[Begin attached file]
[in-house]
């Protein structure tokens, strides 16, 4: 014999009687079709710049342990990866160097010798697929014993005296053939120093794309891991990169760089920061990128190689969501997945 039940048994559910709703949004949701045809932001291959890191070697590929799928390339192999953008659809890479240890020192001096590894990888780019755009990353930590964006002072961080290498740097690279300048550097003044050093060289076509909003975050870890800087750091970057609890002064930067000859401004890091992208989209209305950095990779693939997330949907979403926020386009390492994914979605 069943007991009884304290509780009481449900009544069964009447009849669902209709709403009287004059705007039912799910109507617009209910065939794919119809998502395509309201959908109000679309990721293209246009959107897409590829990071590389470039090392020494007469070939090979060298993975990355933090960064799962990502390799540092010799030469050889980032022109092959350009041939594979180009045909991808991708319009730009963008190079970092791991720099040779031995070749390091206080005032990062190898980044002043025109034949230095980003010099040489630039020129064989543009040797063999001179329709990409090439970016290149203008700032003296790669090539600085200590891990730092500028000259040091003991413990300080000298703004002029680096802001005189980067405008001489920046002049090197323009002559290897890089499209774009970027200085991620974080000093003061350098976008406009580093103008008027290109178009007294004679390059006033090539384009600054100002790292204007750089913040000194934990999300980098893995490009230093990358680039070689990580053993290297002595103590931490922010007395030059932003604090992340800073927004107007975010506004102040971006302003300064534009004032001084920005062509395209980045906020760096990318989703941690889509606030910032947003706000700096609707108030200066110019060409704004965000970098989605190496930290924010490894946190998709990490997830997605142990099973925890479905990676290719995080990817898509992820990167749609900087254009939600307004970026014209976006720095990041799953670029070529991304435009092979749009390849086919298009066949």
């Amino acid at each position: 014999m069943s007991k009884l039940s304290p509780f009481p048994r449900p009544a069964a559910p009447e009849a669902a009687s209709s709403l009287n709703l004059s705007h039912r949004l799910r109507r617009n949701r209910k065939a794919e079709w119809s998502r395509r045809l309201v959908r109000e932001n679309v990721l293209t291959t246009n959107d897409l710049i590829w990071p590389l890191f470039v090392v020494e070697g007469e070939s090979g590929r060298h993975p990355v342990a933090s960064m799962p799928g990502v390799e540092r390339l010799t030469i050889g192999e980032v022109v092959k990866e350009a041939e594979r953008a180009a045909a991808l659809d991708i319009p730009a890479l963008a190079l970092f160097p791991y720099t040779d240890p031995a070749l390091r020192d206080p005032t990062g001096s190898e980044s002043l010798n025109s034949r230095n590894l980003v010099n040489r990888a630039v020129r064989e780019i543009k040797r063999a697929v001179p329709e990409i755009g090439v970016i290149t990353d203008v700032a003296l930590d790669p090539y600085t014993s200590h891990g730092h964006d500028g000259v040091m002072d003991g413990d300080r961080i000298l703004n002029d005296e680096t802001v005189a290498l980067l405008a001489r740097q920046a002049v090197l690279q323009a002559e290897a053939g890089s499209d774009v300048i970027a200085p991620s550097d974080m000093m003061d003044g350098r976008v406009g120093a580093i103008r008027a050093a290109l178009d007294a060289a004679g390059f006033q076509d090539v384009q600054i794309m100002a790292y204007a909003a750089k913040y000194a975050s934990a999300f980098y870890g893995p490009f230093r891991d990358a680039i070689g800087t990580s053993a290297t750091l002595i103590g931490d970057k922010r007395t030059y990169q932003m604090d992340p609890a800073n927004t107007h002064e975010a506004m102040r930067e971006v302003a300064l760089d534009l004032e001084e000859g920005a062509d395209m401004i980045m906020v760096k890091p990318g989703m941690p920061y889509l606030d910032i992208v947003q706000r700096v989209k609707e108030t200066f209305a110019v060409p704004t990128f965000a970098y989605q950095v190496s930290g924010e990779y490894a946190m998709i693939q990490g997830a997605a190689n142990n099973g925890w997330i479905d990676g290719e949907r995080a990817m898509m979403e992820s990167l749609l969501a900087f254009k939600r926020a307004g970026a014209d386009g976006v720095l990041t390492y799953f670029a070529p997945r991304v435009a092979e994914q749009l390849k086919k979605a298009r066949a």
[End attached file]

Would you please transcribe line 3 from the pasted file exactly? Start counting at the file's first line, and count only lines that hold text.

């Amino acid at each position: 014999m069943s007991k009884l039940s304290p509780f009481p048994r449900p009544a069964a559910p009447e009849a669902a009687s209709s709403l009287n709703l004059s705007h039912r949004l799910r109507r617009n949701r209910k065939a794919e079709w119809s998502r395509r045809l309201v959908r109000e932001n679309v990721l293209t291959t246009n959107d897409l710049i590829w990071p590389l890191f470039v090392v020494e070697g007469e070939s090979g590929r060298h993975p990355v342990a933090s960064m799962p799928g990502v390799e540092r390339l010799t030469i050889g192999e980032v022109v092959k990866e350009a041939e594979r953008a180009a045909a991808l659809d991708i319009p730009a890479l963008a190079l970092f160097p791991y720099t040779d240890p031995a070749l390091r020192d206080p005032t990062g001096s190898e980044s002043l010798n025109s034949r230095n590894l980003v010099n040489r990888a630039v020129r064989e780019i543009k040797r063999a697929v001179p329709e990409i755009g090439v970016i290149t990353d203008v700032a003296l930590d790669p090539y600085t014993s200590h891990g730092h964006d500028g000259v040091m002072d003991g413990d300080r961080i000298l703004n002029d005296e680096t802001v005189a290498l980067l405008a001489r740097q920046a002049v090197l690279q323009a002559e290897a053939g890089s499209d774009v300048i970027a200085p991620s550097d974080m000093m003061d003044g350098r976008v406009g120093a580093i103008r008027a050093a290109l178009d007294a060289a004679g390059f006033q076509d090539v384009q600054i794309m100002a790292y204007a909003a750089k913040y000194a975050s934990a999300f980098y870890g893995p490009f230093r891991d990358a680039i070689g800087t990580s053993a290297t750091l002595i103590g931490d970057k922010r007395t030059y990169q932003m604090d992340p609890a800073n927004t107007h002064e975010a506004m102040r930067e971006v302003a300064l760089d534009l004032e001084e000859g920005a062509d395209m401004i980045m906020v760096k890091p990318g989703m941690p920061y889509l606030d910032i992208v947003q706000r700096v989209k609707e108030t200066f209305a110019v060409p704004t990128f965000a970098y989605q950095v190496s930290g924010e990779y490894a946190m998709i693939q990490g997830a997605a190689n142990n099973g925890w997330i479905d990676g290719e949907r995080a990817m898509m979403e992820s990167l749609l969501a900087f254009k939600r926020a307004g970026a014209d386009g976006v720095l990041t390492y799953f670029a070529p997945r991304v435009a092979e994914q749009l390849k086919k979605a298009r066949a």